Writing Excerpts: Reel them in with samples

Fishing reel

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It started when I got a nook color for Christmas. Suddenly I was tempted into the world of ebooks and spoiled for choice as literally THOUSANDS of titles were available to me in one click of instant gratification. Yet, it took me a couple of weeks to make that first critical purchase. Instead, I found myself downloading sample after sample, snacking my way through the selections of the month, but never quite settling down to a full “meal.”

What happened to make me click “buy”?

I stumbled across several free short stories that pulled me into landscapes I wanted to explore further. Those standalone stories sold me on the novels (and authors) they represented.

This isn’t a new trend. I remember, wandering into my local bookseller and finding stacks of compilation “books” on the counter. These pulpy wonders were smaller than a Reader’s Digest and chock full of excerpts designed to lure me to buy books. The gimmick worked then, too.

Here’s a wild suggestion for you. Before you complete your novel, or while you’re writing it, if the mood strikes, think about creating excerpts. They might be standalone portions of your existing storyline, or those wild-hare-out-of-nowhere stories about your protagonist that don’t really belong in the novel (Backstory, anyone?). You can find tips on creating an excerpt from existing work at Writer’s Relief.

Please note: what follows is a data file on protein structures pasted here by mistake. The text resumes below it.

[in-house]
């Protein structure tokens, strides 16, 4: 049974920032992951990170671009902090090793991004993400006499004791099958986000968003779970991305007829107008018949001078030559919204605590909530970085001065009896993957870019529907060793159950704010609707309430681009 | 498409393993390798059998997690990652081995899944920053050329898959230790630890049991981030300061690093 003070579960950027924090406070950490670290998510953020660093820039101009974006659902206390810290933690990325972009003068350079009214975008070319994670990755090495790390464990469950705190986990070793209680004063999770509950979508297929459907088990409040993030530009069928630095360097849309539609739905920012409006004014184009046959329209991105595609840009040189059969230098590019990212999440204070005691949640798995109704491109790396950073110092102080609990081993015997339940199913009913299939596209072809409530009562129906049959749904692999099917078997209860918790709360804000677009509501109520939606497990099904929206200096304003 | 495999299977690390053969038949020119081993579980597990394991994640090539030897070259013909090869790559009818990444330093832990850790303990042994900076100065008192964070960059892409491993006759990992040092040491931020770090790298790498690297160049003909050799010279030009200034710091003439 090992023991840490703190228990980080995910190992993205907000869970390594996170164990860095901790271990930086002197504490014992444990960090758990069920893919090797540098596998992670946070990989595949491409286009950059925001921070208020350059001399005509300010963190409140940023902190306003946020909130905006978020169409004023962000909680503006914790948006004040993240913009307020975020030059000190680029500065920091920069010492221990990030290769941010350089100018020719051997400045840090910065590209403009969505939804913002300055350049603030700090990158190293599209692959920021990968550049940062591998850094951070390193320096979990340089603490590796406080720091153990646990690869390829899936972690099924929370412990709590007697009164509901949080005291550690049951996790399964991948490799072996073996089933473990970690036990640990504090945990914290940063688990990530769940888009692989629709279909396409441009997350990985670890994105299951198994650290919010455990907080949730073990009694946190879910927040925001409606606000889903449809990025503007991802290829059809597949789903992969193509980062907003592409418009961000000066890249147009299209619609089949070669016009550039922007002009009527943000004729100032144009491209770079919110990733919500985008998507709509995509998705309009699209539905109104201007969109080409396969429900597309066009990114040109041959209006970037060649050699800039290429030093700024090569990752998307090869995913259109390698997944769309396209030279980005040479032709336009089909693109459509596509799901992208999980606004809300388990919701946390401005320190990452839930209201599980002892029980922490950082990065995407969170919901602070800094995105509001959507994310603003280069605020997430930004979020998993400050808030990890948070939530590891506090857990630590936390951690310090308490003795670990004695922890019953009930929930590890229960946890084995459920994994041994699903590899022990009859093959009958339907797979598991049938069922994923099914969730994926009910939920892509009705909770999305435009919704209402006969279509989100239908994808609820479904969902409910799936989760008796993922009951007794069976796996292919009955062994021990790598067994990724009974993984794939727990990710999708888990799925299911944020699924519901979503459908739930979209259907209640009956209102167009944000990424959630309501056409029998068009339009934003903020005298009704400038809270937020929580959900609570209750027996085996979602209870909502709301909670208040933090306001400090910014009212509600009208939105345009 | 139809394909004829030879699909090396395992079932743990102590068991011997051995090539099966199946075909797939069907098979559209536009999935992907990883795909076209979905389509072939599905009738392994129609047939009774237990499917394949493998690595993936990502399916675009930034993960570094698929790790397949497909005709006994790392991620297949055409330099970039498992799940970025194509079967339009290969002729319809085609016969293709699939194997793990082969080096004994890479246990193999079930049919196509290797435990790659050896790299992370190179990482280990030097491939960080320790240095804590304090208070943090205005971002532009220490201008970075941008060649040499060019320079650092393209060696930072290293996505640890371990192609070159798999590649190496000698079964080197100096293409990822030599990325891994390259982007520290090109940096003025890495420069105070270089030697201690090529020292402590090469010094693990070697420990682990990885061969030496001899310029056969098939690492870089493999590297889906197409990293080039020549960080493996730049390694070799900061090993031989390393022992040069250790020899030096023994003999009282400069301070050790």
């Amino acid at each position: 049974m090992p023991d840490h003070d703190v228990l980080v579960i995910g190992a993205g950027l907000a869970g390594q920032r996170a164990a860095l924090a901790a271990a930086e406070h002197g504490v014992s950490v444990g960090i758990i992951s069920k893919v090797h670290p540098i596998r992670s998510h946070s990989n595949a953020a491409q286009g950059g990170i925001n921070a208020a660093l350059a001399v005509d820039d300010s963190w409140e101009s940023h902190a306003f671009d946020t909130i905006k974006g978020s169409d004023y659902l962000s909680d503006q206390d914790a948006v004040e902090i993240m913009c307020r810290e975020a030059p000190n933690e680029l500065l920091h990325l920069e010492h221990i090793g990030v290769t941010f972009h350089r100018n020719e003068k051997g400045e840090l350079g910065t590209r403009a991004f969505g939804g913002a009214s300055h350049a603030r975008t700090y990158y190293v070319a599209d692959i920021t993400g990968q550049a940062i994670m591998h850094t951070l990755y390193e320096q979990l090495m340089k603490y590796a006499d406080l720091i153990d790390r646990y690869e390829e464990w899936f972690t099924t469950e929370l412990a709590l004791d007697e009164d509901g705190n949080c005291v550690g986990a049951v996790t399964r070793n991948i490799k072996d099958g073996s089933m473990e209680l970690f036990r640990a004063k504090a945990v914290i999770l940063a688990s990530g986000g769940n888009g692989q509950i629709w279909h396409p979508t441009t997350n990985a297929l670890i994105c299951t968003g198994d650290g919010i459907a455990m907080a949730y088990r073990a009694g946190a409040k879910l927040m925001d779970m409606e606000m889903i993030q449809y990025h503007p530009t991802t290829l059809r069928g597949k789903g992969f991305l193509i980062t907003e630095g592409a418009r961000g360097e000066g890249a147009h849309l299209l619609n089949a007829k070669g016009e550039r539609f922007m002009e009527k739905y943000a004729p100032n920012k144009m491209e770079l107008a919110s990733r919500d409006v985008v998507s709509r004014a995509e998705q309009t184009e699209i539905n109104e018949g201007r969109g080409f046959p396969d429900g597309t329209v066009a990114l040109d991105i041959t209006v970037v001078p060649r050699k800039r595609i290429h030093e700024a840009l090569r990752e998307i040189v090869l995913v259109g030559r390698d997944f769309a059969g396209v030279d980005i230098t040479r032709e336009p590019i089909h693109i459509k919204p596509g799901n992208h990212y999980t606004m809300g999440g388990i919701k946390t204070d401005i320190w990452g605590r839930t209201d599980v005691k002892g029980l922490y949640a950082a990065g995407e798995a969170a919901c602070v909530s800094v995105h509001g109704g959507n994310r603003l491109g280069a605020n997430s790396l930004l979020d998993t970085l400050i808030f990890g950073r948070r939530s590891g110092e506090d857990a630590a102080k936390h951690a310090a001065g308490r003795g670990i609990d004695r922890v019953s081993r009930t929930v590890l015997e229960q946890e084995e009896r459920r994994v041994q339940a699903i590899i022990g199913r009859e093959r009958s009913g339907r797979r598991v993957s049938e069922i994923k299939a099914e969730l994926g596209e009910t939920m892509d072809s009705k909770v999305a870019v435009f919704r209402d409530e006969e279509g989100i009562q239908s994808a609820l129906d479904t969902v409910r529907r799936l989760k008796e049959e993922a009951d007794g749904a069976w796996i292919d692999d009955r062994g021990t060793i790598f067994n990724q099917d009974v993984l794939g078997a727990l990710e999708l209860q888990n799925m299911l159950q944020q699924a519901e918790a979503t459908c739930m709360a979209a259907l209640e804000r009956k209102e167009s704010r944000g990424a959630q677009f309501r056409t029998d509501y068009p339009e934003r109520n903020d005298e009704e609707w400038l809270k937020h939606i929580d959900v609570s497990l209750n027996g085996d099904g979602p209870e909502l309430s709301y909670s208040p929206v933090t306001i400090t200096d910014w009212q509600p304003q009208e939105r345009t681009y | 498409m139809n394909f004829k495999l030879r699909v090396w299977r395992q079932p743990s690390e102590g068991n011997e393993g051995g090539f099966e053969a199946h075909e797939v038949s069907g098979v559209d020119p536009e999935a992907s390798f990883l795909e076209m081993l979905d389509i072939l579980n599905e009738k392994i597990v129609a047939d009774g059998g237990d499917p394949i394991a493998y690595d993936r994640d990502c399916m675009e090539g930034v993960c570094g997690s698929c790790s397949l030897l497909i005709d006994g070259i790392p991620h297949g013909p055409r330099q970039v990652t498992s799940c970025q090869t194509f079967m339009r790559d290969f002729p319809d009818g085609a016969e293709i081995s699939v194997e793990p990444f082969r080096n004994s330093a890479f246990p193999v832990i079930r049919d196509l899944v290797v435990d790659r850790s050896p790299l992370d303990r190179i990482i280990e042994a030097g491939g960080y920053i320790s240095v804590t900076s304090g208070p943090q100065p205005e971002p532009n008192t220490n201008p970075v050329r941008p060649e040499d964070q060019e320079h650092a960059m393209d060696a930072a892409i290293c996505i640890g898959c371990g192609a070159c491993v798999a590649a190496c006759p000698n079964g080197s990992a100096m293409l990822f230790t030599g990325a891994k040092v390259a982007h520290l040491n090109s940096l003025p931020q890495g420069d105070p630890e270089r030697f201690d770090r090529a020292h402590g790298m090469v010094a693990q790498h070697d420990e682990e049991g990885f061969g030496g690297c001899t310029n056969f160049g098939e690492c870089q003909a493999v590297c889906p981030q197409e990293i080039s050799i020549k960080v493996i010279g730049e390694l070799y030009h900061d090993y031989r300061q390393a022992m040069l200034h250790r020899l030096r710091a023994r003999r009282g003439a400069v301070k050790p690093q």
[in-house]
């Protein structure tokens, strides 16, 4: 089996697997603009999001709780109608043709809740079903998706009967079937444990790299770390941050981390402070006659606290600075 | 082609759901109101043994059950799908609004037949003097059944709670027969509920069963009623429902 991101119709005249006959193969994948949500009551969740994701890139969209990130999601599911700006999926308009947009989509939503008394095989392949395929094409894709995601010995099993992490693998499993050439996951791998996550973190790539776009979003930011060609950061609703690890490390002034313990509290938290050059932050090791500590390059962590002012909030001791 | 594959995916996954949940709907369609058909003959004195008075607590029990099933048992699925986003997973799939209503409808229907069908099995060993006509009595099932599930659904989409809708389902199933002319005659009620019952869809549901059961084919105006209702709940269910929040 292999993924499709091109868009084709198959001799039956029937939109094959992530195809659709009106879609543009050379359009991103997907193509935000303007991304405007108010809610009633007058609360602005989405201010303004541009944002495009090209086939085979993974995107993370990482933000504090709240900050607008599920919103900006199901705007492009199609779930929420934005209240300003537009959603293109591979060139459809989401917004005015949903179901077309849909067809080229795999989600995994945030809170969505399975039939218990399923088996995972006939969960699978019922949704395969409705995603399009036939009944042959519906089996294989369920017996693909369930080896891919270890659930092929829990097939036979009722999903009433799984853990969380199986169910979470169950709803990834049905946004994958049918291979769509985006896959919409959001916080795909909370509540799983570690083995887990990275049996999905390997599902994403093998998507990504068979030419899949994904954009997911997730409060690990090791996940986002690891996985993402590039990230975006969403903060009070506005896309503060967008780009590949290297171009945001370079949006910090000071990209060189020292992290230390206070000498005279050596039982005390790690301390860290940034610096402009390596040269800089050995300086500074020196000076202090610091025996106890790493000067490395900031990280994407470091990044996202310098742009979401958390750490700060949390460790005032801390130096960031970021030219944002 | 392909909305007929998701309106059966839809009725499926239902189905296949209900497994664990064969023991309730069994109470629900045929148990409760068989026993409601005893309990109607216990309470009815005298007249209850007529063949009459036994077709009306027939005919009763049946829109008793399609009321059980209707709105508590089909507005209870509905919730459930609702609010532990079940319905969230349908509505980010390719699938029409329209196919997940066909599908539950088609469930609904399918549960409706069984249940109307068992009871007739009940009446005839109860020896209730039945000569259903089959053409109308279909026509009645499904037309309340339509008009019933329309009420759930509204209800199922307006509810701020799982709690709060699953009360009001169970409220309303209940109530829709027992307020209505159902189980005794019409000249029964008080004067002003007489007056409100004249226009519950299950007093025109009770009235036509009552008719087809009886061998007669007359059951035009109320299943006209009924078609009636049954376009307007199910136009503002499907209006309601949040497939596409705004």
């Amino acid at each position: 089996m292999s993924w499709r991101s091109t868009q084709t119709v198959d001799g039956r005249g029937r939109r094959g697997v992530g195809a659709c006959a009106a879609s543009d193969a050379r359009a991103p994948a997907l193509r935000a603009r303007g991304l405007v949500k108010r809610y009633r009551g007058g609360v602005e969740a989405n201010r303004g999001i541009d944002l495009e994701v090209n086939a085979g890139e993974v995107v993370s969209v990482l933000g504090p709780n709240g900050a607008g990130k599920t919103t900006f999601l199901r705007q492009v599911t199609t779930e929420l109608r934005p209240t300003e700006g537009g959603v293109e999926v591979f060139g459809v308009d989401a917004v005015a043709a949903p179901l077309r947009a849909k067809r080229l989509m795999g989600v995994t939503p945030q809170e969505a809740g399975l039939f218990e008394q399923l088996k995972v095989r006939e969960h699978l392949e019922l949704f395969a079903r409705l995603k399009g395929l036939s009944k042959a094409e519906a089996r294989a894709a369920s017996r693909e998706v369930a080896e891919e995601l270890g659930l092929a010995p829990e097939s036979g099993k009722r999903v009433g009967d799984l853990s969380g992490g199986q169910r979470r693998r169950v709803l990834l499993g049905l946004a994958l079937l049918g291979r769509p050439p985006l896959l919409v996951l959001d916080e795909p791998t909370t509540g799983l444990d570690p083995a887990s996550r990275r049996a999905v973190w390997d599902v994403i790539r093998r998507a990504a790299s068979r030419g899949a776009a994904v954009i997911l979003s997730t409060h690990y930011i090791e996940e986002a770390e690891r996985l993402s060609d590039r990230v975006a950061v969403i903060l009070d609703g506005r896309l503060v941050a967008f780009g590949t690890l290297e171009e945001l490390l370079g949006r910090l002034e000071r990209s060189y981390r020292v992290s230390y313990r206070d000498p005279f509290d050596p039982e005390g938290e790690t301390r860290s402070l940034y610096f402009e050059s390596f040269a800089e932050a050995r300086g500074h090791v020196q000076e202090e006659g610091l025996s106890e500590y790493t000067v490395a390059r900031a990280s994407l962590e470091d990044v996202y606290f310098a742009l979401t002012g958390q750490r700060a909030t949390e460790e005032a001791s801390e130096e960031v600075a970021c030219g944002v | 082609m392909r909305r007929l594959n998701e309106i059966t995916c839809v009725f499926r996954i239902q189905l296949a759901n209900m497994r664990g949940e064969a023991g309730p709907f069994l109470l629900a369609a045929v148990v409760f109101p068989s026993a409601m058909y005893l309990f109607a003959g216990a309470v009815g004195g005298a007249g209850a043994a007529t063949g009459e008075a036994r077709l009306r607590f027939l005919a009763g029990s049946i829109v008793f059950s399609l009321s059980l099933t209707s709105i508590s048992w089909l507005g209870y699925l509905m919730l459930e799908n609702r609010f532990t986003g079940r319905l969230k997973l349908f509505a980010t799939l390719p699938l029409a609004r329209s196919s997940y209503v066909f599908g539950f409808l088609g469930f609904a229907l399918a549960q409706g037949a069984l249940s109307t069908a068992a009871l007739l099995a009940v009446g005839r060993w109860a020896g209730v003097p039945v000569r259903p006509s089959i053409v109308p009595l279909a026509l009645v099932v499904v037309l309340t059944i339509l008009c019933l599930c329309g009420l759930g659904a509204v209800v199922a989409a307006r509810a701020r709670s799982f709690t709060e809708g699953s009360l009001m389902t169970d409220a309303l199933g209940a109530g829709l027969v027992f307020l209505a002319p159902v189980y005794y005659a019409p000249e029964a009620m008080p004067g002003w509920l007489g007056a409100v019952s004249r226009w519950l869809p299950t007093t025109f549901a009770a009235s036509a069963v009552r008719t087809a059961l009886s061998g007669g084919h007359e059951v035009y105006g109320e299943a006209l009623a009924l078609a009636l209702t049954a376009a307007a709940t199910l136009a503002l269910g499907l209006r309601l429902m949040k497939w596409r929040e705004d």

Once complete, use your work as a marketing tool. Submit short stories and excerpts to the appropriate magazine markets to get your work in front of prospective readers. Introduce them to your characters, make them fall in love with your world, and hook those readers on the idea of purchasing your novel.

Happy Writing!


2 comments on “Writing Excerpts: Reel them in with samples

  1. I’ve been thinking about introducing my main character on my blog by doing an “interview” with her. I wonder if I should try doing an excerpt first?

    • You could do both! If a short story about your character is published someplace other than your blog, you can always include a link to the “interview” in your author bio at the end. The more ways you can find to get your name and your character in front of readers, the better.

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